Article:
Boston, MA is getting ready for the Boston Marathon, one year after the Boston Marathon bombings that shook the city. Folks in Boston are remembering the surreal hours after the bombing when victims were taken to hospitals, shocked citizens and visitors ran for shelter, freeways and streets became silent, and police scouted the city, looking for the perpetrator/perpetrators. Since that day, people all over the country have watched news clips about the survivors who have courageously recovered to walk again, to live their lives again. In the neighborhood that was home to the man who planned the bombings, people who walked past his home without knowing cannot forget that day, when the city of Boston went on “lock-down” to spare any more victims.
As the people of Boston remember that day, and as another Boston Marathon approaches, the media has interviewed, again and again, people who from all over Boston who look forward to this year’s marathon as a way to “come back” from the horror of last year.
One thing is clear from that day in 2013: the connections of first responders, of medical folks, of the community, of the police, of hospitals, allowed victims to be cared for as quickly as possible, all over the city. Everyone worked together. The City of Boston is a testament to the power of people in community who work together, train together, plan together, connect together to make sure that what is needed is provided.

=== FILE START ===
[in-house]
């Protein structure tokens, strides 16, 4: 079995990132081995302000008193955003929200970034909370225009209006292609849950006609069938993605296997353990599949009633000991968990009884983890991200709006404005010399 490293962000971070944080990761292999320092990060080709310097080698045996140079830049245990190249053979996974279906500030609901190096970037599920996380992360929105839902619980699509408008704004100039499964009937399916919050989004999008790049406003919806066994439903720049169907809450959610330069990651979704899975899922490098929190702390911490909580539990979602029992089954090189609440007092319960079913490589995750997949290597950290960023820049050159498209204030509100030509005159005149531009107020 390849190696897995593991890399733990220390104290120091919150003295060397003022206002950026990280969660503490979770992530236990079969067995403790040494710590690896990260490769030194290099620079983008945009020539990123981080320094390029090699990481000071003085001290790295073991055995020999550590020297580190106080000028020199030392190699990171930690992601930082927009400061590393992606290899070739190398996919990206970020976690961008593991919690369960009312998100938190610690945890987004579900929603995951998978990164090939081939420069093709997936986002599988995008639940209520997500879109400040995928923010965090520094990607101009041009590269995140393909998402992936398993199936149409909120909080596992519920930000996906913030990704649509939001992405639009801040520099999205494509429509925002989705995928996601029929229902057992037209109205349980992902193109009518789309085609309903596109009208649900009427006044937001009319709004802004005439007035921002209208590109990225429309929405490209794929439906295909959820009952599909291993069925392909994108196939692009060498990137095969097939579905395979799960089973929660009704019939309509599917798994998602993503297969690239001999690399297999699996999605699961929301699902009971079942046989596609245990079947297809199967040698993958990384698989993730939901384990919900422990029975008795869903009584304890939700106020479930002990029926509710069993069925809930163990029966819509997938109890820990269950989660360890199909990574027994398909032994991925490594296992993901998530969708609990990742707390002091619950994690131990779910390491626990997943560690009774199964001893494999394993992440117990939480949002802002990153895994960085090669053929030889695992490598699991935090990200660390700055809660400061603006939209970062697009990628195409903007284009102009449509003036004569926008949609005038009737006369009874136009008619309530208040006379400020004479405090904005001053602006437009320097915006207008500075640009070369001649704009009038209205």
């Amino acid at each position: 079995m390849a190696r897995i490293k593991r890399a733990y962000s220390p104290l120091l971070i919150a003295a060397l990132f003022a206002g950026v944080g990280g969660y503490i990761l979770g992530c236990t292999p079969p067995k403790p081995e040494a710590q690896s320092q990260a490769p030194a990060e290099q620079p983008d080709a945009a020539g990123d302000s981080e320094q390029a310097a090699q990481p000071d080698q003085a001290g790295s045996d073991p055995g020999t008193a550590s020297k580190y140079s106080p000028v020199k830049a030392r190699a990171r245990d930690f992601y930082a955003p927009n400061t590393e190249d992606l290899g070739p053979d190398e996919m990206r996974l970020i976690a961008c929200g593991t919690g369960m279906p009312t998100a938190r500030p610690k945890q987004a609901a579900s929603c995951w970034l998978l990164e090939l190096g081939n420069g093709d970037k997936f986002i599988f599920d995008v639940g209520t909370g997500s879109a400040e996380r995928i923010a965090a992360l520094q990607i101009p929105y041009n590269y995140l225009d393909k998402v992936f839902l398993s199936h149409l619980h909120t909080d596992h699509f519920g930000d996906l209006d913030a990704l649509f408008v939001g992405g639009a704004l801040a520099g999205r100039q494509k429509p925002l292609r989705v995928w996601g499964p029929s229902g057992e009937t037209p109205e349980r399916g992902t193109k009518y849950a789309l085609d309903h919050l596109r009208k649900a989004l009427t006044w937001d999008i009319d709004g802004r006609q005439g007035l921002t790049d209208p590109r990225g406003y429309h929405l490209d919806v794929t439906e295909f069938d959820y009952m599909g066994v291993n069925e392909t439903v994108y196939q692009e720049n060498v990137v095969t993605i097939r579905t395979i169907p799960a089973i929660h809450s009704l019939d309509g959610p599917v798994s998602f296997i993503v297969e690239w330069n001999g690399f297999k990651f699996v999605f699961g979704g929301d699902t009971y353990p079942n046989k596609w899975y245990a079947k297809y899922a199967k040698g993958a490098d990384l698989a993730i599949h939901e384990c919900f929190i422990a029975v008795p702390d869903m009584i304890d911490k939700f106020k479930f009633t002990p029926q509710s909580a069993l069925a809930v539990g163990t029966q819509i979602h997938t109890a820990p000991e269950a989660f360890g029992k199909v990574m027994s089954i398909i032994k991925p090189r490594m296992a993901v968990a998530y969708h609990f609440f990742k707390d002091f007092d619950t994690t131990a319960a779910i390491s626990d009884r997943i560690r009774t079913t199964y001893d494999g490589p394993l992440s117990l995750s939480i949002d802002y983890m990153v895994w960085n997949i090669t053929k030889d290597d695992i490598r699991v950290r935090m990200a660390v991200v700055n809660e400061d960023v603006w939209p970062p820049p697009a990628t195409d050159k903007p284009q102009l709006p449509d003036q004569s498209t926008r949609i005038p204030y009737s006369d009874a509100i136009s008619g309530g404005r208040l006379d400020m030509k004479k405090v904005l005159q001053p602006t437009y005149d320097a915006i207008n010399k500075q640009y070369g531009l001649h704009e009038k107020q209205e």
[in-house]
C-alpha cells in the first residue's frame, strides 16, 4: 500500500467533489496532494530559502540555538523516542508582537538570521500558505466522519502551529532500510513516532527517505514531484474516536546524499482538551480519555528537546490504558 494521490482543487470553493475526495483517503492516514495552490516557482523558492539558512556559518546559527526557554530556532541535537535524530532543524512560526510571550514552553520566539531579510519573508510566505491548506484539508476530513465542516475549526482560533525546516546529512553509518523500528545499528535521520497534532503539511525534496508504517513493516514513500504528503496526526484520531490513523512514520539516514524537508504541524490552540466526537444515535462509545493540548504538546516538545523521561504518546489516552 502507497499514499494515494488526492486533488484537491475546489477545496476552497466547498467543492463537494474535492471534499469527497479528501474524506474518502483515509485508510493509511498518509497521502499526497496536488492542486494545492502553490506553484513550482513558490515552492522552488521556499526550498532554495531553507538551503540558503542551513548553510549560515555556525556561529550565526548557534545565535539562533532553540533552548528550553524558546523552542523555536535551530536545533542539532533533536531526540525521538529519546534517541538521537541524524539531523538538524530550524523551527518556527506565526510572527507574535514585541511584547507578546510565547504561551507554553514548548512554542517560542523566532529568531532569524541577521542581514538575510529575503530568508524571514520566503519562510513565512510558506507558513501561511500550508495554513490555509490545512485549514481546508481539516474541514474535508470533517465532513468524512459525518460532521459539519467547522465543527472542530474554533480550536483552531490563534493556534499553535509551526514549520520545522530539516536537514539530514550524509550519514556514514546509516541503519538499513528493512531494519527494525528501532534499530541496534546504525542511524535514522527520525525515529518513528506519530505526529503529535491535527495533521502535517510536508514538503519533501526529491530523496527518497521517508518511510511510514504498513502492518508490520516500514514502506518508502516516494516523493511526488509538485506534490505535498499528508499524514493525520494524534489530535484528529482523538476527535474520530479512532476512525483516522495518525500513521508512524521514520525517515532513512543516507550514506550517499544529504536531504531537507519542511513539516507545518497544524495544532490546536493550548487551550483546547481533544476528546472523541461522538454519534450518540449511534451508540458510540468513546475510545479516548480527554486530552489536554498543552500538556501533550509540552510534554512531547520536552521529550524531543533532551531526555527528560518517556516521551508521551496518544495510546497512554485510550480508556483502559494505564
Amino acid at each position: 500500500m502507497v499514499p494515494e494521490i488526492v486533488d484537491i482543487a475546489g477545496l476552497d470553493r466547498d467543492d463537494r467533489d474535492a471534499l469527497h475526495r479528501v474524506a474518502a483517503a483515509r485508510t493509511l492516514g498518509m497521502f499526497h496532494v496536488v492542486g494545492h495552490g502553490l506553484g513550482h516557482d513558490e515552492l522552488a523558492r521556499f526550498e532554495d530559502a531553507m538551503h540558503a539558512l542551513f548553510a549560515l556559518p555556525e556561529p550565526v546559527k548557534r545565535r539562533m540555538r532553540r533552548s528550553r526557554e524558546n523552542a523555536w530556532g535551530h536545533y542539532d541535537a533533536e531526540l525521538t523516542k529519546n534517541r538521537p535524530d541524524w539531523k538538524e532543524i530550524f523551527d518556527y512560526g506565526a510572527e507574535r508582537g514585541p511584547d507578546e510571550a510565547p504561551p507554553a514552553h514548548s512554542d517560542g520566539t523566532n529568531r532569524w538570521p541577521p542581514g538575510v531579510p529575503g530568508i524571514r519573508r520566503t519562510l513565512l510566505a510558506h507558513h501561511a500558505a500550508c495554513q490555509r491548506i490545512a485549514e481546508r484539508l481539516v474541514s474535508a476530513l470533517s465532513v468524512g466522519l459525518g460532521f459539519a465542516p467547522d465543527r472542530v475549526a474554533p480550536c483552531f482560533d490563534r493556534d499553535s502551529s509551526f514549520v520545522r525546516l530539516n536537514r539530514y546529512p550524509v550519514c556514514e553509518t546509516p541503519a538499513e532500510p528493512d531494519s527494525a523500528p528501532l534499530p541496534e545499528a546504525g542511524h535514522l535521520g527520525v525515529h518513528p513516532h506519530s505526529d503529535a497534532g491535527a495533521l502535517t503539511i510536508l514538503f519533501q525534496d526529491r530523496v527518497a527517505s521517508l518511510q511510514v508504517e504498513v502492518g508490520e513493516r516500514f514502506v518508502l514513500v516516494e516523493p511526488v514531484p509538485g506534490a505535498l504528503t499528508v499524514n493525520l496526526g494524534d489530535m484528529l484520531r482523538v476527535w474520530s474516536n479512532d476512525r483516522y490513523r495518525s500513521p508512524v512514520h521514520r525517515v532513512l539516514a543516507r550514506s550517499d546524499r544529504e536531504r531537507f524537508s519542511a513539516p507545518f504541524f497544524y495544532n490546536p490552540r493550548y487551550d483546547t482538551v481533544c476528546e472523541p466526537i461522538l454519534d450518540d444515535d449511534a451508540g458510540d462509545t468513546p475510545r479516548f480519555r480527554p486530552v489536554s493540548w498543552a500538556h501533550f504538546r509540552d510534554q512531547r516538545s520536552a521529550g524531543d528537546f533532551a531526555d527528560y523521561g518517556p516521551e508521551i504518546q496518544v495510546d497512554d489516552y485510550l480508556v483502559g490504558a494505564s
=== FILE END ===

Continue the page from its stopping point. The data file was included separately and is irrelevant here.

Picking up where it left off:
Every day in the cities there are reasons for people to connect to one another. The connections we make are important to our daily lives, and they are, in a very real way, important to our survival. The power of connection is so basic to our survival that we may forget how important it is. But the people of Boston, MA now know how important it is.
Grief is a way of connecting. In our grief, we connect to one another as human beings, whoever we are, no matter how lonely, no matter how afraid. In a way, grief is the great “leveler” of human existence, even in these times when cultural differences, the class divide, and unresolved racial tensions cloud our ability to connect. We are human beings. Human beings grieve. In our grief, we are one.
So we honor the good people of Boston who worked together to save one another on that sad, sad, sad day in 2013. We honor their connections, which moved them to respond to one another quickly, and we honor their grief, which is ours.